Meet Downtown’s New NPO- Brian Harhausen

Brian Harhausen was born and raised in Mason City, IL. He later moved to Williamsville, where he attended high school and graduated from in 1996. Shortly after, Harhausen moved to Springfield, where he attended a few community colleges and finally settled down at the University of Illinois- Springfield where he finished his four- year degree in Psychology in 2003.

Harhausen’s first job right out of school was at a special education school in Sangamon County called SAS Ed. He served as a teacher’s aide. “Back then I had no intentions of becoming a police officer,” he said. Harhausen’s career goal was to become a school psychologist, which would require an extra four years of school. He had to make the decision to either further his education and spend more time in school or start a career.

Teacher’s Aide Turned Neighborhood Police Officer

After many conversations with the school police officers at SAS Ed, Harhausen learned that there were multiple job opportunities available at the Springfield Police Department and he decided to go for it. Harhausen applied for a position and landed his first job with the police department in 2007 with their Street Crime Unit, later moving to midnights and finally ending up as Downtown Springfield’s newest Neighborhood Police Officer (NPO) at the start of 2017.

What Role Does an NPO Play?

An NPO is designed to address ongoing issues in specific neighborhoods. Harhausen is responsible for Beat 200 which encompasses the Downtown area. He works with all the businesses, organizations and merchants with whatever issues they might be having. The job was essentially created to be a liaison between a neighborhood and the police department so that there was someone whom people would feel comfortable contacting whenever an issue arose.

According to Harhausen, it is vital for residents and merchants to have a good relationship with the police department because it builds up a trust between the two and it speeds up the process of solving any issues in the area. He urges merchants and individuals to relay any issues to the police department the instant that they occur, so that police know what they are dealing with right away and can quickly address those issues.

The Springfield Police Department has made many efforts to keep Springfield a safe area to live, work and play. Some of these efforts include: bar closing details to ensure that bars close smoothly without incident, alcohol and tobacco stings which reinforce legal protocols, and neighborhood walks so that officers can meet residents individually and introduce themselves to the community. Harhausen believes that Downtown is safe overall. “There is always room for improvement. As businesses continue to thrive, the amount of patrons coming downtown will increase and this in turn will give the perception that downtown is a safe place,” he said. His hope for the future of downtown and the city as a whole is to do anything that helps to facilitate business growth.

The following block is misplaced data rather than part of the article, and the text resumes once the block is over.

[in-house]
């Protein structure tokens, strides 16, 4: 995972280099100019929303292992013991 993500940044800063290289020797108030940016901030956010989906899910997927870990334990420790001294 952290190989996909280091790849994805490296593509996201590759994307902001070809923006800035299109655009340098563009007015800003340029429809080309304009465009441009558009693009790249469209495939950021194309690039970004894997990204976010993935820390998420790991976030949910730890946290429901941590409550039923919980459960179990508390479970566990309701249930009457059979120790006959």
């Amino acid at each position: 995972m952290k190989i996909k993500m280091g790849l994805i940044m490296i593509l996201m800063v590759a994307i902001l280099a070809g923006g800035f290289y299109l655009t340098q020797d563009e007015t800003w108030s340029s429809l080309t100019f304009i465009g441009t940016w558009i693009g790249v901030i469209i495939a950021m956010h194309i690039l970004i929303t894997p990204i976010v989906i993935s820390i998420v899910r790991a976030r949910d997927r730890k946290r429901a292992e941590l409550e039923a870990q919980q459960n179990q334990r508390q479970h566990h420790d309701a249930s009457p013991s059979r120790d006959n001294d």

Downtown homelessness and panhandling is something that is brought up a lot among business owners and residents. Harhausen believes that downtown partners are on the right track to addressing this nationwide epidemic. “From a police officer’s perspective, there are resources available for those that might be homeless downtown… we can refresh DSI’s program so that people know to donate money to organizations in Springfield that provide services for the homeless, that way residents aren’t giving money directly to panhandlers,” said Harhausen.

Officer Harhausen loves his job regardless of some of the unappealing issues he deals with on a regular basis. “I enjoy tackling difficult issues. One of the things that drew me into education at the beginning was that I could be a part of a person’s personal life, in the sense that I could help them out. In police work I tend to come into people’s lives when they are not in the best situation. It feels good to be able to try and help people out of what ever situation they are in whether it’s good or bad,” he said.

Officer Harhausen is married to Angela and has three children. Hannah is 14, River is 12 and Ava is 8. On his day off, Harhausen enjoys taking his children to the President Abraham Lincoln Museum and going to Obed and Isaac’s with his wife. He has served as a Springfield police officer for ten years.

Contact

The non-emergency number at the Police Department is 217-788-8325. If you are a downtown business and don’t have Officer Harhausen’s digits in your own phone, contact the DSI office at 217-544-1723.